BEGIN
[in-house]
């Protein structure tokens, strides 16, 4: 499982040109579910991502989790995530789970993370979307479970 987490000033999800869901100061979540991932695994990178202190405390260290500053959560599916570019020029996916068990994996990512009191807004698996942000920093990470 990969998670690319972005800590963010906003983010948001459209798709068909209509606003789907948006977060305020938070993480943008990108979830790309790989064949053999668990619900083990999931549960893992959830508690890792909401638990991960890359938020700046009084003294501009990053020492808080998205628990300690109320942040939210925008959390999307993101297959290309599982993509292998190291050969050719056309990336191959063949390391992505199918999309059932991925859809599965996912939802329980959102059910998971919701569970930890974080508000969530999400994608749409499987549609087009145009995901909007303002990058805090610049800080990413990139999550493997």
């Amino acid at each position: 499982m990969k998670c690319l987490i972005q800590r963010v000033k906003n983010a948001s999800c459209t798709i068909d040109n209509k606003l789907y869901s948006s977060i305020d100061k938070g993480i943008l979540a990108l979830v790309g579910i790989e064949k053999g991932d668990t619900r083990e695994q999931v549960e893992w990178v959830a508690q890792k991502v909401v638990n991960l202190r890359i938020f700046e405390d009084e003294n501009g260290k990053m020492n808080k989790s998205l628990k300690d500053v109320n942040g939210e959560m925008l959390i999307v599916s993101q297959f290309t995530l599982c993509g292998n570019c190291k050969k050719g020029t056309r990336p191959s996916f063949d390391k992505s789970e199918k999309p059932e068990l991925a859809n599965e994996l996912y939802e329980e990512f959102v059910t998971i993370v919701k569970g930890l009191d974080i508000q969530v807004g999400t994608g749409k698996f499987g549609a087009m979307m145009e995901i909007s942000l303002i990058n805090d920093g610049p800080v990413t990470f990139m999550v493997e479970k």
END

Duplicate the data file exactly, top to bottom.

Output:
[in-house]
């Protein structure tokens, strides 16, 4: 499982040109579910991502989790995530789970993370979307479970 987490000033999800869901100061979540991932695994990178202190405390260290500053959560599916570019020029996916068990994996990512009191807004698996942000920093990470 990969998670690319972005800590963010906003983010948001459209798709068909209509606003789907948006977060305020938070993480943008990108979830790309790989064949053999668990619900083990999931549960893992959830508690890792909401638990991960890359938020700046009084003294501009990053020492808080998205628990300690109320942040939210925008959390999307993101297959290309599982993509292998190291050969050719056309990336191959063949390391992505199918999309059932991925859809599965996912939802329980959102059910998971919701569970930890974080508000969530999400994608749409499987549609087009145009995901909007303002990058805090610049800080990413990139999550493997």
């Amino acid at each position: 499982m990969k998670c690319l987490i972005q800590r963010v000033k906003n983010a948001s999800c459209t798709i068909d040109n209509k606003l789907y869901s948006s977060i305020d100061k938070g993480i943008l979540a990108l979830v790309g579910i790989e064949k053999g991932d668990t619900r083990e695994q999931v549960e893992w990178v959830a508690q890792k991502v909401v638990n991960l202190r890359i938020f700046e405390d009084e003294n501009g260290k990053m020492n808080k989790s998205l628990k300690d500053v109320n942040g939210e959560m925008l959390i999307v599916s993101q297959f290309t995530l599982c993509g292998n570019c190291k050969k050719g020029t056309r990336p191959s996916f063949d390391k992505s789970e199918k999309p059932e068990l991925a859809n599965e994996l996912y939802e329980e990512f959102v059910t998971i993370v919701k569970g930890l009191d974080i508000q969530v807004g999400t994608g749409k698996f499987g549609a087009m979307m145009e995901i909007s942000l303002i990058n805090d920093g610049p800080v990413t990470f990139m999550v493997e479970k």